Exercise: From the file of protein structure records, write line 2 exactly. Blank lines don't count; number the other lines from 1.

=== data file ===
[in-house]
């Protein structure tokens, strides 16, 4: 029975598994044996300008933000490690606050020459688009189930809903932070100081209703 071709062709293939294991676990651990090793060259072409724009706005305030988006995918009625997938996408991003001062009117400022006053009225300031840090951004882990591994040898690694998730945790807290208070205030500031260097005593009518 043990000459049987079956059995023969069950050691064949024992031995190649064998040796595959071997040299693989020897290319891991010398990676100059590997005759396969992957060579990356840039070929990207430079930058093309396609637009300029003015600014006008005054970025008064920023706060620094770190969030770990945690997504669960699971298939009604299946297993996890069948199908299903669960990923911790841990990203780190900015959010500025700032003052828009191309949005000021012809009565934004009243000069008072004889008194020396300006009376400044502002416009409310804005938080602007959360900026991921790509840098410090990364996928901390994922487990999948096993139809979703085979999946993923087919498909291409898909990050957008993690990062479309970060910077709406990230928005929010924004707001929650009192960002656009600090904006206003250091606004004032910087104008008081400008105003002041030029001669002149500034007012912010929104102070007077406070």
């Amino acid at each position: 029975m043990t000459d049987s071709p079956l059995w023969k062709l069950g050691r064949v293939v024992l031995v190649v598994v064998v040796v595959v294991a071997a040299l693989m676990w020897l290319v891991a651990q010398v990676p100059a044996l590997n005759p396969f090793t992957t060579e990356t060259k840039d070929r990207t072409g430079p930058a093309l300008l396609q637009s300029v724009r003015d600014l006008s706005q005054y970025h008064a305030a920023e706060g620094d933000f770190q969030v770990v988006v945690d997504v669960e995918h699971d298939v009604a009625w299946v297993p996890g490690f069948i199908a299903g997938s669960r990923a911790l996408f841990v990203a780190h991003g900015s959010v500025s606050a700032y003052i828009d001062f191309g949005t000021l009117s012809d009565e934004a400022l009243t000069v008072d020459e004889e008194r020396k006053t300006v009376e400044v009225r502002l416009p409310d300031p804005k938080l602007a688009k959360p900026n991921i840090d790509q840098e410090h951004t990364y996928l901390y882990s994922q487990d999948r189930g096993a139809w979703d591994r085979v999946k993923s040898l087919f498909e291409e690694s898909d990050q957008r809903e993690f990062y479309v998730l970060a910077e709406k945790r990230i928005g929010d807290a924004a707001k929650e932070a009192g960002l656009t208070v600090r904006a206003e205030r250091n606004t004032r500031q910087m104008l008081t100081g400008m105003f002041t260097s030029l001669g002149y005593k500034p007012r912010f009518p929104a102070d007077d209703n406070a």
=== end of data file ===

């Protein structure tokens, strides 16, 4: 029975598994044996300008933000490690606050020459688009189930809903932070100081209703 071709062709293939294991676990651990090793060259072409724009706005305030988006995918009625997938996408991003001062009117400022006053009225300031840090951004882990591994040898690694998730945790807290208070205030500031260097005593009518 043990000459049987079956059995023969069950050691064949024992031995190649064998040796595959071997040299693989020897290319891991010398990676100059590997005759396969992957060579990356840039070929990207430079930058093309396609637009300029003015600014006008005054970025008064920023706060620094770190969030770990945690997504669960699971298939009604299946297993996890069948199908299903669960990923911790841990990203780190900015959010500025700032003052828009191309949005000021012809009565934004009243000069008072004889008194020396300006009376400044502002416009409310804005938080602007959360900026991921790509840098410090990364996928901390994922487990999948096993139809979703085979999946993923087919498909291409898909990050957008993690990062479309970060910077709406990230928005929010924004707001929650009192960002656009600090904006206003250091606004004032910087104008008081400008105003002041030029001669002149500034007012912010929104102070007077406070």